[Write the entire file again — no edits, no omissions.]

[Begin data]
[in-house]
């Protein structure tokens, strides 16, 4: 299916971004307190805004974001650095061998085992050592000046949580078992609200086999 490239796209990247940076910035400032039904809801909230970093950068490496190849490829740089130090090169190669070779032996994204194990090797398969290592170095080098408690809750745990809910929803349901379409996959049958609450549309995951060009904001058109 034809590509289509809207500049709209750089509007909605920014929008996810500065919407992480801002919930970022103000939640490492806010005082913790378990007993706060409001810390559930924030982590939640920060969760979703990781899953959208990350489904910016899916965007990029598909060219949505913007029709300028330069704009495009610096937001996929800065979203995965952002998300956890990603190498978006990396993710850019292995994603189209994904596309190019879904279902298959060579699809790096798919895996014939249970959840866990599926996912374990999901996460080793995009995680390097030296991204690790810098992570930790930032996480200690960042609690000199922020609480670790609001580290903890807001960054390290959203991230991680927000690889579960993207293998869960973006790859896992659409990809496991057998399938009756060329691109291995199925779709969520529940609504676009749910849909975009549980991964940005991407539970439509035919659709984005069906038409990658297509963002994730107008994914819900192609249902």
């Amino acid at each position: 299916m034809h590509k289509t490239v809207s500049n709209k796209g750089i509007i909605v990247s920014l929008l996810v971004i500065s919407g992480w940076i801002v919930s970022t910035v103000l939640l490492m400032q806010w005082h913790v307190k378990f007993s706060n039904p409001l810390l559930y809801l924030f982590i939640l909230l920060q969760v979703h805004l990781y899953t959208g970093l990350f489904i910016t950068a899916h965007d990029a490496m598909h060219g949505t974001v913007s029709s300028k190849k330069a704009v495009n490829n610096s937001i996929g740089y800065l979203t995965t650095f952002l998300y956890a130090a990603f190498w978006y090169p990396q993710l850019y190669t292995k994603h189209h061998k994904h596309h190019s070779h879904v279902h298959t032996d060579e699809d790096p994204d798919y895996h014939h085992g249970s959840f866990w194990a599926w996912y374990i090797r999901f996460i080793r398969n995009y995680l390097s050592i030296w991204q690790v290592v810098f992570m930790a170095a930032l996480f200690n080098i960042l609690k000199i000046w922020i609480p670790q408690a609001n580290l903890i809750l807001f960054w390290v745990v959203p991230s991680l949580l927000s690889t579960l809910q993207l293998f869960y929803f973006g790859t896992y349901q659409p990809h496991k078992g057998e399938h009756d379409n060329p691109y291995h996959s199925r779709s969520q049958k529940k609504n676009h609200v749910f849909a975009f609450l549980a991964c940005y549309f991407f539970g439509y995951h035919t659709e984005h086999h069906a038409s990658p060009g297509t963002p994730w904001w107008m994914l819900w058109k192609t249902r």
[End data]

[in-house]
């Protein structure tokens, strides 16, 4: 299916971004307190805004974001650095061998085992050592000046949580078992609200086999 490239796209990247940076910035400032039904809801909230970093950068490496190849490829740089130090090169190669070779032996994204194990090797398969290592170095080098408690809750745990809910929803349901379409996959049958609450549309995951060009904001058109 034809590509289509809207500049709209750089509007909605920014929008996810500065919407992480801002919930970022103000939640490492806010005082913790378990007993706060409001810390559930924030982590939640920060969760979703990781899953959208990350489904910016899916965007990029598909060219949505913007029709300028330069704009495009610096937001996929800065979203995965952002998300956890990603190498978006990396993710850019292995994603189209994904596309190019879904279902298959060579699809790096798919895996014939249970959840866990599926996912374990999901996460080793995009995680390097030296991204690790810098992570930790930032996480200690960042609690000199922020609480670790609001580290903890807001960054390290959203991230991680927000690889579960993207293998869960973006790859896992659409990809496991057998399938009756060329691109291995199925779709969520529940609504676009749910849909975009549980991964940005991407539970439509035919659709984005069906038409990658297509963002994730107008994914819900192609249902």
């Amino acid at each position: 299916m034809h590509k289509t490239v809207s500049n709209k796209g750089i509007i909605v990247s920014l929008l996810v971004i500065s919407g992480w940076i801002v919930s970022t910035v103000l939640l490492m400032q806010w005082h913790v307190k378990f007993s706060n039904p409001l810390l559930y809801l924030f982590i939640l909230l920060q969760v979703h805004l990781y899953t959208g970093l990350f489904i910016t950068a899916h965007d990029a490496m598909h060219g949505t974001v913007s029709s300028k190849k330069a704009v495009n490829n610096s937001i996929g740089y800065l979203t995965t650095f952002l998300y956890a130090a990603f190498w978006y090169p990396q993710l850019y190669t292995k994603h189209h061998k994904h596309h190019s070779h879904v279902h298959t032996d060579e699809d790096p994204d798919y895996h014939h085992g249970s959840f866990w194990a599926w996912y374990i090797r999901f996460i080793r398969n995009y995680l390097s050592i030296w991204q690790v290592v810098f992570m930790a170095a930032l996480f200690n080098i960042l609690k000199i000046w922020i609480p670790q408690a609001n580290l903890i809750l807001f960054w390290v745990v959203p991230s991680l949580l927000s690889t579960l809910q993207l293998f869960y929803f973006g790859t896992y349901q659409p990809h496991k078992g057998e399938h009756d379409n060329p691109y291995h996959s199925r779709s969520q049958k529940k609504n676009h609200v749910f849909a975009f609450l549980a991964c940005y549309f991407f539970g439509y995951h035919t659709e984005h086999h069906a038409s990658p060009g297509t963002p994730w904001w107008m994914l819900w058109k192609t249902r």